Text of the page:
Generally, employees must abide by their employer's right to conduct internal disciplinary procedures in accordance with their own disciplinary codes and procedures. In Booysen v South African Police Services & another 2008 (10) BLLR 928 (LC), Cheadle AJ held that the Labour Court has no jurisdiction under section 157 of the Labour Relations Act 66 of 1995 (LRA) to intervene in disciplinary proceedings, primarily on the basis that only the CCMA or a bargaining council has jurisdiction to determine the procedural fairness of a dismissal. The court concluded as follows:
"Section 151(2) is perfectly clear - the Labour Court has the inherent powers of the High Court but only 'in relation to matters under its jurisdiction'. Its jurisdiction, as I have held, does not include interfering with disciplinary hearings."
The Labour Court had to consider this jurisdictional question again in the recent matter of Victoria Moya v Standard Bank of South Africa Limited (unreported judgment, (case no: J2010/10, dated 12 October 2010). The applicant instituted an urgent application seeking to interdict her disciplinary enquiry pending the outcome of a constructive dismissal dispute which the employee referred to the CCMA. After several meetings with the employer in terms of which the possibility of disciplinary charges being brought against the employee was discussed, the employee resigned. The employer notified the employee that whilst they accept her resignation, she was obliged to serve her 30 days notice period and that she remained on suspension until the outcome of the disciplinary hearing. The Labour Court held that the employee failed to disclose the degree to which the employer's conduct would impair or threaten to impair her rights. The employee only managed to show the court that a disciplinary hearing may impair her good name and reputation. Following Booysen v SAPS above, the court dismissed the urgent application and held as follows:
"The LRA does not confer jurisdiction on this court to intervene in disciplinary hearings, at least not in terms of any right conferred by the LRA, any right to fair administrative action or by virtue of the direct application of any constitutional right to fair labour practices."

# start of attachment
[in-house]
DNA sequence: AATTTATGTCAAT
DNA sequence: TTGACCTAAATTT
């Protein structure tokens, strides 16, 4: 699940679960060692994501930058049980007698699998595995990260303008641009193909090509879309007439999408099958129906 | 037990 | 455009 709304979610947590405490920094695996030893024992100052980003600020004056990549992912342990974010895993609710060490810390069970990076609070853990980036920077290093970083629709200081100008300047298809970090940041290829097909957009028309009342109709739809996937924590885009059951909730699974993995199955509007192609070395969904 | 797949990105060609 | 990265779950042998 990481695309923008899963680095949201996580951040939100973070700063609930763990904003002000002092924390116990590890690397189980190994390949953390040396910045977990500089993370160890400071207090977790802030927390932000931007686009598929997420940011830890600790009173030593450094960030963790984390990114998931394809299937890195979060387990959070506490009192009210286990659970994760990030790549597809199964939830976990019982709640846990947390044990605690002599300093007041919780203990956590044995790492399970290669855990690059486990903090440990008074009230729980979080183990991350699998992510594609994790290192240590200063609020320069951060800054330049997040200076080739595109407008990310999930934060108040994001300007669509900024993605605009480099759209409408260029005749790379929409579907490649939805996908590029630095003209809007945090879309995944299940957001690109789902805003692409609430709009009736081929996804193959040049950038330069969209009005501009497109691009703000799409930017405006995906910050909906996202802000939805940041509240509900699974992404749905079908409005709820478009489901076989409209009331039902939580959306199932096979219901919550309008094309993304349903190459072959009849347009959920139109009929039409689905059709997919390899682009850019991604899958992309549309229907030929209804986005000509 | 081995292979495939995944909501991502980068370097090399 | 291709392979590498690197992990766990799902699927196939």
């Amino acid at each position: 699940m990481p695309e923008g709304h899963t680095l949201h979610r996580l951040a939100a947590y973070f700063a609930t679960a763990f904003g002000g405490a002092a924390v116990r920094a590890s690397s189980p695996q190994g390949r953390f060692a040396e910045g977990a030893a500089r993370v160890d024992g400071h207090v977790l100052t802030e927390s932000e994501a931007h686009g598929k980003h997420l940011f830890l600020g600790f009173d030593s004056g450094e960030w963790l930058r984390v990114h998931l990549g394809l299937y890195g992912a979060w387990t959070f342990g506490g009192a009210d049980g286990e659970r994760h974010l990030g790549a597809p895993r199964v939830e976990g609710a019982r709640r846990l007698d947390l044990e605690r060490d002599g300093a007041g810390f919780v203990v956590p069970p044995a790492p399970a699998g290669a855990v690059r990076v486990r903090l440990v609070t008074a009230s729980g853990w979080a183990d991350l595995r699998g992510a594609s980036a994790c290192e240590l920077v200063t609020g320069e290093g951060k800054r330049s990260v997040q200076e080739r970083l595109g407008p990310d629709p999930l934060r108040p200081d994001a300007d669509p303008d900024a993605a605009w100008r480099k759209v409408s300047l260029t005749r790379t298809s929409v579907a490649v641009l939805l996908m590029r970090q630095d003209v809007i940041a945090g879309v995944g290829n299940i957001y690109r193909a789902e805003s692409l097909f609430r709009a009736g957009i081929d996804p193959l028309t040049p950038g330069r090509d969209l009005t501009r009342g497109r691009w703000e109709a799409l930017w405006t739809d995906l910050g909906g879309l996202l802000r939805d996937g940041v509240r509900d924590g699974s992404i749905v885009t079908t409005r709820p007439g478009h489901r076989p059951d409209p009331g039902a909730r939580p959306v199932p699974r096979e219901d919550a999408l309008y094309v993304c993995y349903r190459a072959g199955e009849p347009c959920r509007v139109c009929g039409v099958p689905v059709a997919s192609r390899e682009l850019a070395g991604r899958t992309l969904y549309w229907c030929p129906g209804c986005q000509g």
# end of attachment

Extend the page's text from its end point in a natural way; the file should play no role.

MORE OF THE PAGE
However, 11 days earlier, the Labour Appeal Court was called upon decide whether the Labour Court in Booysen v SAPS above had been correct in deciding that the Labour Court does not have jurisdiction to intervene in disciplinary enquiries. The Labour Appeal Court held, in Booysen v Minister of Safety and Security and others, (unreported judgment in case no CA09/08, dated 1 October 2010), that the Labour Court does indeed have jurisdiction to grant appropriate relief in relation to pending disciplinary enquiries.
The Labour Appeal Court held that the effect of the decision of the court a quo is that the Labour Court lacks jurisdiction because of the detailed procedures and mechanisms available to employees to vindicate their fair pre-dismissal procedural right only after they have been dismissed. As such, the Labour Court cannot be of assistance to employees prior to their dismissal. By implication, this means that employees cannot approach the Labour Court for interdictory relief with genuine complaints of other unfair labour practices such as unfair demotions or suspension for which specific remedies through arbitration is provided for. The Labour Appeal Court held that the very power of the Labour Court to issue interdictory relief suggests that the legislature was aware that the exercise of such power might interfere with the freedom of employer's to contract and the employer's business in deserving cases. The Labour Appeal Court considered the reasoning in Chirwa v Transnet Ltd & others 2008 (2) BLLR 97 (CC) in which the Constitutional Court held that the existence of a "purpose-built" employment framework in the form of the Act and associated legislation infers that labour processes and forums should take precedence over "non-purpose-built" process and forums in situations involving employment-related matters.
The Labour Appeal Court concluded that "the Labour Court has jurisdiction to interdict any unfair conduct including disciplinary action. However such an intervention should be exercised in exceptional circumstances."
The Labour Appeal Court did not set out the test to follow, but held that the Labour Court should exercise their discretion when exercising this power. One such factor would be to consider whether failure to intervene would result in grave injustice or whether justice would be attained by other means.
Aadil Patel, Director and Mariska van Zweel, Candidate Attorney